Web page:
Warblers at Wicken

Wicken Fen - Reed Warbler and Cuckoo chick

Its possible to see some species of warbler year round at Wicken Fen, but the vast majority arrive in early spring and depart for warmer climes in late August or September. Here's a few species to look or listen out for when visiting the Fen.

Reed Warbler

Reed Warbler
Close up of Reed Warbler with grubs in beak

This tiny warbler with its brown back & lighter buff underside arrives in mid-April.

It builds tiny nests between 4 or 5 reed stems along the banks or the Lodes, ditches or in the reedbeds.

At Wicken, reed warblers nests can be parasited by female cuckoos who remove a warblers egg & lay one of their own, leaving the warblers to rear the chick when it hatches, Why the warblers rear a chick that is so much bigger than themselves is one of those mysteries of nature. 

Sedge Warbler

Sedge Warbler
Close up of Sedge Warbler in reeds

A small plump warbler, with a distinctive creamy strip above its eye.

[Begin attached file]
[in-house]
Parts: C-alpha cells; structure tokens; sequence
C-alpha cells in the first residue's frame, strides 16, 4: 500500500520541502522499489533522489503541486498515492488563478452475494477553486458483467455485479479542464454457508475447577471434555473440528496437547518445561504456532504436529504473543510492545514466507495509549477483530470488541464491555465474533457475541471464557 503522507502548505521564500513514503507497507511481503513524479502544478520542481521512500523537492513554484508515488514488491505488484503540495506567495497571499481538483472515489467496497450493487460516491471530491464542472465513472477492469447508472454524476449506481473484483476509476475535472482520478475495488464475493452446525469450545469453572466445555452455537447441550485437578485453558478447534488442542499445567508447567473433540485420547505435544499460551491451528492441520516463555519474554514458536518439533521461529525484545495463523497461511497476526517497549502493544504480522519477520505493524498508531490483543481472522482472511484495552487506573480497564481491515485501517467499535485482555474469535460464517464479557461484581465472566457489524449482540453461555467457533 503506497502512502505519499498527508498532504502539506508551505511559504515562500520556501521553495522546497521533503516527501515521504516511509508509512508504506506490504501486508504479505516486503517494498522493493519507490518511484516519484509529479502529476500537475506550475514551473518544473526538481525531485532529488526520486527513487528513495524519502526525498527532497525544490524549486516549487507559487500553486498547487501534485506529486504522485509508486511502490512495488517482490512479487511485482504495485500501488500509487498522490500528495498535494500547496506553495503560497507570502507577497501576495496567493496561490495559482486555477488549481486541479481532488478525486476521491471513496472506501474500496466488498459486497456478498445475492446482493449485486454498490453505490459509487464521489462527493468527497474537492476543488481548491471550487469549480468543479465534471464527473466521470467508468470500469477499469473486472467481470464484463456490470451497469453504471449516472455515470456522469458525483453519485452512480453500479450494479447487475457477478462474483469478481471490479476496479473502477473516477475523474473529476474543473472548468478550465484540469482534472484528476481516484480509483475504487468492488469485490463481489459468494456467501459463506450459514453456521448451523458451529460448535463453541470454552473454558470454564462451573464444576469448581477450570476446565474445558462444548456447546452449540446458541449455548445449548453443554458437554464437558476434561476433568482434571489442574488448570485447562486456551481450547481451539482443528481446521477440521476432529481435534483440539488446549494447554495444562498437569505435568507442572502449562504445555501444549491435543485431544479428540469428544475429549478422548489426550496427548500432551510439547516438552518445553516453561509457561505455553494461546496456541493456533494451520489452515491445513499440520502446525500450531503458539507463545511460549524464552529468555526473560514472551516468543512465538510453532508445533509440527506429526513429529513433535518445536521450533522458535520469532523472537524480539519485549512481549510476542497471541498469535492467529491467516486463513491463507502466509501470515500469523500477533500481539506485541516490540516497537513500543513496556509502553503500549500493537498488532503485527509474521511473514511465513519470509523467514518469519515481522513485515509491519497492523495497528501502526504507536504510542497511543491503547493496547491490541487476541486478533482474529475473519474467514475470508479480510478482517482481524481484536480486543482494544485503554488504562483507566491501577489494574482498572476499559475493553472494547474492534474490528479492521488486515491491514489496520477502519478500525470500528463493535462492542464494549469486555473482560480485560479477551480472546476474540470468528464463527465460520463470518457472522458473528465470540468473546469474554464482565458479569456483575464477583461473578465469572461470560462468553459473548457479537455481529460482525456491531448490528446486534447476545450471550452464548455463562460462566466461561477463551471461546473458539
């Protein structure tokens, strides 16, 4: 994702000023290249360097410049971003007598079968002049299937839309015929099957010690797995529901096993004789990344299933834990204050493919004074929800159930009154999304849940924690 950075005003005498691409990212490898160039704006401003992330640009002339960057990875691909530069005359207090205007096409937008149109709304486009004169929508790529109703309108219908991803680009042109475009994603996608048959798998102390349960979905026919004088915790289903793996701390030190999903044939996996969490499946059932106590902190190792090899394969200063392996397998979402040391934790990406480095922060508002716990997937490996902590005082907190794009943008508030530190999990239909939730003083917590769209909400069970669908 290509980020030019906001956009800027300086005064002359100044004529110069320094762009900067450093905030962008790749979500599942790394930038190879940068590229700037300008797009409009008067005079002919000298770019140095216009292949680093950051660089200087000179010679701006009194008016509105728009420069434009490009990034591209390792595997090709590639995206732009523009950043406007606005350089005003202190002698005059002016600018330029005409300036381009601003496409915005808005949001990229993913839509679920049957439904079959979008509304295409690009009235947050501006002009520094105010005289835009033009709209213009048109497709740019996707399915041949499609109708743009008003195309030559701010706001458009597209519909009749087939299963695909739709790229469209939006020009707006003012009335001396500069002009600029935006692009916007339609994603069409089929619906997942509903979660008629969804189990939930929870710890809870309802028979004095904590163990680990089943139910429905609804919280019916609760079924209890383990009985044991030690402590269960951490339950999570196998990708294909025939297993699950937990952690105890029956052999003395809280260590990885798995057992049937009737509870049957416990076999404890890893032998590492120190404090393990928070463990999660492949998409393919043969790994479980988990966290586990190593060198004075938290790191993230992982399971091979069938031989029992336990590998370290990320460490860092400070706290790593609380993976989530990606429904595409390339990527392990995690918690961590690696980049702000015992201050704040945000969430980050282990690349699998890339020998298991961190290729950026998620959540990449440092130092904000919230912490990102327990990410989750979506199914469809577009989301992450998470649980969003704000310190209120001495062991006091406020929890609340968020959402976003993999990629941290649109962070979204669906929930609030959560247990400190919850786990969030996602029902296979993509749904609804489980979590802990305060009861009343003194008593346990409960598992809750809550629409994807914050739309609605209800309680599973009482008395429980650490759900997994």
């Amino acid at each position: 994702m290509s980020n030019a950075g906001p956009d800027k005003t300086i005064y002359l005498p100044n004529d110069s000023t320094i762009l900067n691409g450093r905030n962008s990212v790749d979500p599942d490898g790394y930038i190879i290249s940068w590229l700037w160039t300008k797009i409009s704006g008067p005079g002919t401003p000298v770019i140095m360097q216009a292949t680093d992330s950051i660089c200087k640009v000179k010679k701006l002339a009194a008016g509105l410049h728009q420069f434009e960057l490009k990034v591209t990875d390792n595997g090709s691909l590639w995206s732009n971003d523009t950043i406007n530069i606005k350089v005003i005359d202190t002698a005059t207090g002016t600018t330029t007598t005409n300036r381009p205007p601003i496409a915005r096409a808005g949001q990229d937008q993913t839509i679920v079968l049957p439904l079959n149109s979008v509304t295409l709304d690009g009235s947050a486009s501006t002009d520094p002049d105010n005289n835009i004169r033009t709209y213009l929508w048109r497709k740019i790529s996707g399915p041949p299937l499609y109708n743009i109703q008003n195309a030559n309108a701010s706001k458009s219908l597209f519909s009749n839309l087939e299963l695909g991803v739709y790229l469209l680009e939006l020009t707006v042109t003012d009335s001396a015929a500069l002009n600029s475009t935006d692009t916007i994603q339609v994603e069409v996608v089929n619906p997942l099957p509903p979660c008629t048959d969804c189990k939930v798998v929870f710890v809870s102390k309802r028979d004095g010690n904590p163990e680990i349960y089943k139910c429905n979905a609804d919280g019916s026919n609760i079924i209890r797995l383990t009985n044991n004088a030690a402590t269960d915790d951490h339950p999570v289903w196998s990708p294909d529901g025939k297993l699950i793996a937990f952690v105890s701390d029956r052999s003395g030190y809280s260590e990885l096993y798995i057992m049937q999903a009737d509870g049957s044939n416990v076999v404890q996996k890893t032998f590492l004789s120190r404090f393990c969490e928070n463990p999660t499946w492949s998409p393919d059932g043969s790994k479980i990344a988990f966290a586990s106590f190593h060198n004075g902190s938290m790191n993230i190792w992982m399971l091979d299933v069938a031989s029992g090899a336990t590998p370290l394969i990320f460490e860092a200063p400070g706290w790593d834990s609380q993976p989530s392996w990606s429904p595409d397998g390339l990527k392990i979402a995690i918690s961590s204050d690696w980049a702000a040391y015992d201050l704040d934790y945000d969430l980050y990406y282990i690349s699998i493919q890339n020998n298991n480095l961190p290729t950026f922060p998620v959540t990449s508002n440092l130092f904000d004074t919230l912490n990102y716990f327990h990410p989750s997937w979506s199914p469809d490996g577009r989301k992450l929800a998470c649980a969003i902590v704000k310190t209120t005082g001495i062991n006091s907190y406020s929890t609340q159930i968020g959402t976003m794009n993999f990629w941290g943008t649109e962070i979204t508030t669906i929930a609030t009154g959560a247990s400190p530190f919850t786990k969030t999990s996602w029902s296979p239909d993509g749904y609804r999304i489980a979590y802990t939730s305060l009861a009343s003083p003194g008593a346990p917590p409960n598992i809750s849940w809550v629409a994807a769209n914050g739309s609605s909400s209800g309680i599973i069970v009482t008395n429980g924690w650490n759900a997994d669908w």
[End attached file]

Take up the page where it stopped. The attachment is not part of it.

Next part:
It likes marshland habitat & nests in tall grassland & reedbeds.

It has a noisy rambling song & often forms a 'parachute' display in flight.

Cetti's Warbler

Cetti's Warbler
Close up image of Cetti's Warbler

A dark stocky bird with rounded tail. They are often difficult to see but are easily identified by bursts of song consisting of 6 or more lound notes.

Cetti's warblers are resident on the fen year round.

Chiff Chaff

Chiff Chaff
Close up of a chiff chaff in a tree

A small olive brown warbler, weighing around eight grams.

The chiff chaff gets its name from its distinctive 'chiff chaff'' call.

The birds can be seen year round but most arrive in the spring.

Grasshopper Warbler

Grasshopper Warbler
Close up of singing grasshopper warbler

You'll more likely hear rather than see this warbler. Its high pitched song sounds just like a grasshopper, and can be difficult to hear as our hearing declines with age.

The species has suffered as serious decline in recent years & is now classified as a Red List Species.